Grant Programs by the Nippon Foundation “Establishment of a Remote Sign Language Education System Intended to Develop Supporters for the Deaf/Hard of Hearing”
Office of Sign Language Supporter Development Project

Human Resource Development

Student Voices

Department of Education(Graduates)
Hashimoto Akane

I decided to take courses with the Sign Language Supporter Development Project Office because I wanted to increase my JSL vocabulary and develop a range of expression. These courses enabled me to study living sign language, which I could never have learned just from books or texts. We also learned about deaf culture in addition to sign language, providing the opportunity to think about expressions that would be clearer to deaf people. Practice of interpreting sign language to Japanese also gave me a lot to think about usage of spoken Japanese that would be clearer to hearing people. Encounters with developmentally disabled deaf people and deaf-blind people also helped me learn how to interact with and support them.
I currently work at a special needs education school for the developmentally disabled, making use of the things I learned, such as focusing on expressions and using clear and simple wording. I also continue to feel strongly about helping hearing and deaf people communicate with one another in their own words.

Department of Education(Graduates)
Kamizuka Kasumi

I took a Deaf/Hard-of-Hearing Education D/E (Support for the Deaf-Blind) course. I joined this course since, while taking part in training as an individual in the US, I had met a deaf-blind person and developed an interest in support for the deaf-blind.
Through the very thorough course, I learned the basics about the deaf-blind and related systems, as well as meeting actual deaf-blind people and participating in an exterior practicum.
Not only completing this course, I hope to use what I’ve learned in real life, participating in regional deaf-blind organization events and acquiring further knowledge.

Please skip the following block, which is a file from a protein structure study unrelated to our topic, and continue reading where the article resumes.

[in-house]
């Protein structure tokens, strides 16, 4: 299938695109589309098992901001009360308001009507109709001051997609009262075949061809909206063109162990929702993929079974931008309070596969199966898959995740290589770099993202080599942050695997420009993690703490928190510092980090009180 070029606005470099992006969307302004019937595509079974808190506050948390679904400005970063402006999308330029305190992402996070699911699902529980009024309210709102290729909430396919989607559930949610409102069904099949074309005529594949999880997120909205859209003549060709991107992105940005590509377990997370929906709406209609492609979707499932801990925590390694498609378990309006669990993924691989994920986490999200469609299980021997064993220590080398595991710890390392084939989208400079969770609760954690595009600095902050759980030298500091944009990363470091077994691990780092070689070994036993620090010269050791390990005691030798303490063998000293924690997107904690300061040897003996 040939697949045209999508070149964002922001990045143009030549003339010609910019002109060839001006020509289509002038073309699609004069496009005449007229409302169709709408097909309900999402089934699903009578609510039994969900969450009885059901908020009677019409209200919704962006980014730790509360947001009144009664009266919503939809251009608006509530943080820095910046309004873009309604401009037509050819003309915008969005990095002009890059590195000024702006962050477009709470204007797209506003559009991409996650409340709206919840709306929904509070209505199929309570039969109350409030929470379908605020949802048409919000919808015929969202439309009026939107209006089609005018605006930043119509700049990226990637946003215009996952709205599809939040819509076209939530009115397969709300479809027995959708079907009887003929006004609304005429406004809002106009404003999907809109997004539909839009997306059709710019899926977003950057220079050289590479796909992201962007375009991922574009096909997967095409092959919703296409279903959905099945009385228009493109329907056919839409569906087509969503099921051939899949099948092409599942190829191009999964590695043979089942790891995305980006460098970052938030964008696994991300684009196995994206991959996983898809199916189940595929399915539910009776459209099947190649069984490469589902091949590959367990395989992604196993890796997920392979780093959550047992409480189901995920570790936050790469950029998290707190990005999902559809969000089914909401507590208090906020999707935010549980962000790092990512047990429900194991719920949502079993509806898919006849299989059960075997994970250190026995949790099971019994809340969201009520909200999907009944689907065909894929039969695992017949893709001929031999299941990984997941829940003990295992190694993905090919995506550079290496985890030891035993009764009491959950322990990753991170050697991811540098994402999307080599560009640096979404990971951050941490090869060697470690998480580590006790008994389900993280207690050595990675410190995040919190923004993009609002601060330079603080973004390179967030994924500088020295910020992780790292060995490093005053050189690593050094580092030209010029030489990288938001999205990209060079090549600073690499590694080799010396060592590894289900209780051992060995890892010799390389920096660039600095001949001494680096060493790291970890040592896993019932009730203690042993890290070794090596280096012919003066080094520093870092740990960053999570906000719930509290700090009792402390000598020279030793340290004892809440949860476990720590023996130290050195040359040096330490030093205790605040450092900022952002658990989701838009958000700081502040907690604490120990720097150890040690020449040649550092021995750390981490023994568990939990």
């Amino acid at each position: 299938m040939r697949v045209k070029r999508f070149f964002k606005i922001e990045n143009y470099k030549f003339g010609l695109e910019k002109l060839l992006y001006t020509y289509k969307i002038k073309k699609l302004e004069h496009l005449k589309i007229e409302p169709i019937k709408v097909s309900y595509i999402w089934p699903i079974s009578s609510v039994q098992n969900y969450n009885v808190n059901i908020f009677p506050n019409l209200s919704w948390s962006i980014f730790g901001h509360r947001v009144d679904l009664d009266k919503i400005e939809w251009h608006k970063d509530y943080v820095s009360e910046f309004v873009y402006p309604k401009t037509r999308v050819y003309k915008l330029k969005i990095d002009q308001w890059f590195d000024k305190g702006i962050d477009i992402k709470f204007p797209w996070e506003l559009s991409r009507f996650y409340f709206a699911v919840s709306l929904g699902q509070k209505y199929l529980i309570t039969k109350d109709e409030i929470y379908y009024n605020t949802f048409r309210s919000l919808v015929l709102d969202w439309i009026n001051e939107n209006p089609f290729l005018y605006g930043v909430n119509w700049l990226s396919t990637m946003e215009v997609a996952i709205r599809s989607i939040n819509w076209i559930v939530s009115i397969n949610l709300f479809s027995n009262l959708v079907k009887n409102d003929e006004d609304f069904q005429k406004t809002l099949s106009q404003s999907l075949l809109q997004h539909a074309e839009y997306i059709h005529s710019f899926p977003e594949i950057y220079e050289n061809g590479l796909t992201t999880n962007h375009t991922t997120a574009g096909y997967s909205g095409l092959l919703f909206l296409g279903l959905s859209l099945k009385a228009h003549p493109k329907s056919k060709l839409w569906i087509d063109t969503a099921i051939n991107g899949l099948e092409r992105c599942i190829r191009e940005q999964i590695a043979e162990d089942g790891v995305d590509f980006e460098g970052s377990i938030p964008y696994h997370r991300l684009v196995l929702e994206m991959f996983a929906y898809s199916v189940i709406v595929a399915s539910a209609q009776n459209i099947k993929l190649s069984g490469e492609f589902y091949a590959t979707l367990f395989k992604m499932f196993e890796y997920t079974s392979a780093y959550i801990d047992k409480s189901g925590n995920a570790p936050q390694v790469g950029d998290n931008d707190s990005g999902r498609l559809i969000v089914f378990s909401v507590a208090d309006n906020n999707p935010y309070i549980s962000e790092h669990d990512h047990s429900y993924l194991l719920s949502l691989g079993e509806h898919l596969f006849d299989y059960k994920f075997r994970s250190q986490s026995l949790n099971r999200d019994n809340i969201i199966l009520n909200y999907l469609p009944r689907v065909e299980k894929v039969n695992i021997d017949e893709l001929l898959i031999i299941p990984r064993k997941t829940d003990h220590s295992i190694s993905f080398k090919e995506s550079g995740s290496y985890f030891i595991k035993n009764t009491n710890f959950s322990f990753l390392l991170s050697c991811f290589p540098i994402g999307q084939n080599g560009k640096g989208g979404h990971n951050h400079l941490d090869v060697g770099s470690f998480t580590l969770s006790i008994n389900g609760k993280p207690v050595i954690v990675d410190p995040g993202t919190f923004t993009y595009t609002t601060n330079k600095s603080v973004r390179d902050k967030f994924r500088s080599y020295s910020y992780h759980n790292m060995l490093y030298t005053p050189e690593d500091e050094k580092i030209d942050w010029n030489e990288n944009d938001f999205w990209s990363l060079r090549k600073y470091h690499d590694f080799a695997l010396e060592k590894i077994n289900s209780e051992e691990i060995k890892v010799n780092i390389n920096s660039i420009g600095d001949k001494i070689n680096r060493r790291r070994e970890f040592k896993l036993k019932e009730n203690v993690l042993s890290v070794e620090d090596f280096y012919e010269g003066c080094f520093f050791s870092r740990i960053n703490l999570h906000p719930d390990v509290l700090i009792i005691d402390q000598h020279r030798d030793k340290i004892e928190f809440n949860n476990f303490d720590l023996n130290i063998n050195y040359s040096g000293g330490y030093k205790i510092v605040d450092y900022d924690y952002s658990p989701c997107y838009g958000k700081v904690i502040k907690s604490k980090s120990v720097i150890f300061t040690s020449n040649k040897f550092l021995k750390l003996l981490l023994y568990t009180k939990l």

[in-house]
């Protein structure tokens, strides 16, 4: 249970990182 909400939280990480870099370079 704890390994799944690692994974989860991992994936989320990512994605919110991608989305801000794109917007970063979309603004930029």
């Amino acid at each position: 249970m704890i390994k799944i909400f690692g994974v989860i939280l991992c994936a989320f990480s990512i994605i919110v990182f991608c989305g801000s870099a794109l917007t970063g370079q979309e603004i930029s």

Department of Education(Graduates)
Takehana Otoha

I first encountered sign language after entering university. As a novice, I was nervous that it would be too difficult, but while practicing with the teacher and my classmates, I discovered how much fun sign language is, and what a joy communication can be.
In courses on sign language interpretation and teaching methods using sign language from my second through fourth years, I worked on various assignments such as interpretation practice in actual classes. It wasn’t easy, but the courses were highly fulfilling, enabling me to acquire various skills needed for sign language interpretation and for teaching deaf/HoH children. I hope to make use of what I learned in my involvement with deaf/HoH children hereafter.
As well, in my fourth-year class on support for the deaf-blind, I learned about finger Braille and movement support, spoke with actual deaf-blind people using tactile sign language and finger Braille, and shared experiences like taking a bus and going shopping. I plan to be active in this area in the future as well, such as taking part in Tsuru no Kai events.
When I become a teacher, I hope to share the joy and importance of communication which I have learned over these four years through sign language with all the children I teach, regardless of disability status.

Department of Education
Mayuzumi Misaki